THE HACKLEY REPORT
By Eric Donald Hackley
Eric Hackley: What originally gave you the idea to start an African American Museum?
Hanna Stith: In 1975 when Fort Wayne began to celebrate America’s bicentennial, there were no blacks involved in the actual planning of the 1976 celebration, America’s 200th anniversary. Gail Grier, who was CEO of the Urban League at that time, contacted me and Miles Edwards because we were both educators and natives of Fort Wayne. She asked us if we were interested in working with the committee to help provide activities for African American people in this celebration. That is how I became interested in Fort Wayne black history.
I was born here and there have been blacks here ever since I can remember. I went to the library and they had very little information on African American people. They had a folder that had a few clippings like, Marjorie Wickliffe had written a history of Fort Wayne with no dates and it was mostly about her family. The other clippings were incidental, of no major importance concerning history. Then I went to the History Center, which was the Fort Wayne Museum at that time, and they had four pictures of black people. I was so elated when I saw those four pictures. They had been taken in 1936 and I knew a lot of people on those pictures. That increased my interest in the black history of Fort Wayne. Those pictures had been taken by the Red Feather Agency at the Wheatley Center, which was a recreational center for blacks in the 1920s. I became interested in documenting our history up to this time. It hadn’t really been done.
I started out interviewing six elderly people and I turned those tapes over to the Allen County Museum. I took pictures and for the first time ever, we were able to have an exhibit of black people at the Allen County Museum. When I interviewed those six people, the thing that was most difficult was in remembering dates. People could tell you what happened, but they found it difficult to accurately come up with the dates of when it happened. But it was very interesting to research, put dates on places and names on people. I began working on this project in 1975 and I’m still working on it presently, almost 40 years. This was the beginning of my interest in being involved in black history in Fort Wayne.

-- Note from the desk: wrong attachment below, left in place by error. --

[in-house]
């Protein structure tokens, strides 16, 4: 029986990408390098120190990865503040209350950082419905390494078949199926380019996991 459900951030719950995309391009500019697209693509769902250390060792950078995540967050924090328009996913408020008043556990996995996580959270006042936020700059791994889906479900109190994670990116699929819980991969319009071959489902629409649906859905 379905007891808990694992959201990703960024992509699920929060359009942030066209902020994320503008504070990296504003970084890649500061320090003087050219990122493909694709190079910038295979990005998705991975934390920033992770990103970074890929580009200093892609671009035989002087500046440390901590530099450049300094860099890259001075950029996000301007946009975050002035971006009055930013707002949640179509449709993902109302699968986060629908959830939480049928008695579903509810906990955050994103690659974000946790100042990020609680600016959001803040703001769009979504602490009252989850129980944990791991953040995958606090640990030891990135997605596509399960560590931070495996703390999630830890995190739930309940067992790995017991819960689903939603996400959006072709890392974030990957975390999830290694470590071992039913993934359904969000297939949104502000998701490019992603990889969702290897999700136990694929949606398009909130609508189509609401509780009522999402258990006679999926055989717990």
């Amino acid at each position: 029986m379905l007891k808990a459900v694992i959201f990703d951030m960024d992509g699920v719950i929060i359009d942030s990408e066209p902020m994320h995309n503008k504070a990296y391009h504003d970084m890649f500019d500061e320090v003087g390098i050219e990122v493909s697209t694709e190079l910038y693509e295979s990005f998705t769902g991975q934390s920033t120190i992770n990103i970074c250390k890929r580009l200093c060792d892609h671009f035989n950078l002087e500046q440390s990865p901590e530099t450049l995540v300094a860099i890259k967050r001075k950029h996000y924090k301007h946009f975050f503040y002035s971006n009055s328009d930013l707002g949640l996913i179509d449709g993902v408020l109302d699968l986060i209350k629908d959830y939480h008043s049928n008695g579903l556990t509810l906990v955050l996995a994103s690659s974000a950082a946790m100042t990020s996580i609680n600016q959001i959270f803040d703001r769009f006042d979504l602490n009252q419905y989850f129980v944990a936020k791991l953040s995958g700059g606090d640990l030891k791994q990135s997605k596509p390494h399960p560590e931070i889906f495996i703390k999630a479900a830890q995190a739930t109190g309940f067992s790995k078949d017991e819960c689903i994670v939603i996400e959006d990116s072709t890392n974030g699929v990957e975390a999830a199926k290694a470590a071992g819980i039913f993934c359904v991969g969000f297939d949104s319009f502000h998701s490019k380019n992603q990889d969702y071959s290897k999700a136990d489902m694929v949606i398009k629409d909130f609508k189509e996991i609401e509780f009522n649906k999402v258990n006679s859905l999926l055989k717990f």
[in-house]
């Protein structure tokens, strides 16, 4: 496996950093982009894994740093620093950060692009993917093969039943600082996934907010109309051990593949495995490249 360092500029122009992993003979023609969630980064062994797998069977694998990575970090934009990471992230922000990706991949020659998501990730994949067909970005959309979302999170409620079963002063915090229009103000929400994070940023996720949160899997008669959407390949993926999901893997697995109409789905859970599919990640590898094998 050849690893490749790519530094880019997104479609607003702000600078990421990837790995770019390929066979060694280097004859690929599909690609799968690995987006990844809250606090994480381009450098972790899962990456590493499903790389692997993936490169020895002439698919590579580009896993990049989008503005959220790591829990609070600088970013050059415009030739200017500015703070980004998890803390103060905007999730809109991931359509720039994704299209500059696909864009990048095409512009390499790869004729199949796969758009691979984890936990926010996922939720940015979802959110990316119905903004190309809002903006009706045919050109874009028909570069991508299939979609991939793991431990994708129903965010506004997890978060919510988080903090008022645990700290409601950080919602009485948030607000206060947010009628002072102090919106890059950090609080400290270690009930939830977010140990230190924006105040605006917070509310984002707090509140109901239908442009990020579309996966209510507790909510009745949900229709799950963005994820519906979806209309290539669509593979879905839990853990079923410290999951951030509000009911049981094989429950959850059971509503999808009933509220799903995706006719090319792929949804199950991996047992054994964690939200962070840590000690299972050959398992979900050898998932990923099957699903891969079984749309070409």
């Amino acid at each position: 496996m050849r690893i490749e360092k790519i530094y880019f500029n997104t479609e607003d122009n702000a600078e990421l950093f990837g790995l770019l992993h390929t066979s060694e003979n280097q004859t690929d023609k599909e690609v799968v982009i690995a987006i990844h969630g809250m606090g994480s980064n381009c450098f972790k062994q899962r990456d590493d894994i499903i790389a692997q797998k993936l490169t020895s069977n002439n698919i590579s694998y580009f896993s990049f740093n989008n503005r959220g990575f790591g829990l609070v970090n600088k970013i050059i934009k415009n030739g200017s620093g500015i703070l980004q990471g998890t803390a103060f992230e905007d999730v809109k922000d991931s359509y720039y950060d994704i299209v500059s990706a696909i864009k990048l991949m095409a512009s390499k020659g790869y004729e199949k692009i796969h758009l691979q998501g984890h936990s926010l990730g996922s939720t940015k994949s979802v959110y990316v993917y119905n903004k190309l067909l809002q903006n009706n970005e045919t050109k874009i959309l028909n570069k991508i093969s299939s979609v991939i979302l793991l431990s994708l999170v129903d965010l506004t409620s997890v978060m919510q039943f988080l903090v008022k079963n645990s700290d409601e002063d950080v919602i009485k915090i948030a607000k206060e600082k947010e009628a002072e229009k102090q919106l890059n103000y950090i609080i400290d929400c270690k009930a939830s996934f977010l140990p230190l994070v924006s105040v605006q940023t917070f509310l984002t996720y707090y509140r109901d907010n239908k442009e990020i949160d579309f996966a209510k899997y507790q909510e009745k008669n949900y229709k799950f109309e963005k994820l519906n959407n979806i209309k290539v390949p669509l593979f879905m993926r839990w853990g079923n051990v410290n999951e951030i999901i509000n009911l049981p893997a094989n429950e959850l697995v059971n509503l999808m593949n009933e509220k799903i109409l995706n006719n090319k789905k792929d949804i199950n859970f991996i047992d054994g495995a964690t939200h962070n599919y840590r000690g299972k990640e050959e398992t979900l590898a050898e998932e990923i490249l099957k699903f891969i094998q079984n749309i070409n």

EH: You mentioned 1976, didn’t you and your husband Harold have the first Juneteenth Parade that year?
Yes we did. We had the largest celebration that has ever been held in Fort Wayne. I imagine about 10,000 people attended. We had the celebration in Memorial Park and it lasted all day. We had a parade and I had asked Mayor Richard Hatcher of Gary, to lead it but at the last moment he was not able to honor the engagement. Fort Wayne Mayor Robert Armstrong led our parade. We paraded from the Lincoln Life parking lot on Calhoun Street to Memorial Park. I have pictures of it. The parade was fabulous. It was the largest black parade ever. I have been collecting and savings things about black people all of these years. I stored them in my husband’s warehouses and my basement. I had many things, which enabled me to do traveling exhibits like in Headwaters Park, Old Fort YMCA, and the City-County building. All this was actually the beginning of the birth of the first African American Museum in Fort Wayne.
There was a lady named Ann Fairchild who worked for the History Center in the 1990s. She was over the education department. Ann thought there should be more involvement of African American people at the museum. We were involved with the downtown museum for many, many years. We worked out of the museum and did projects that were sponsored out of the museum.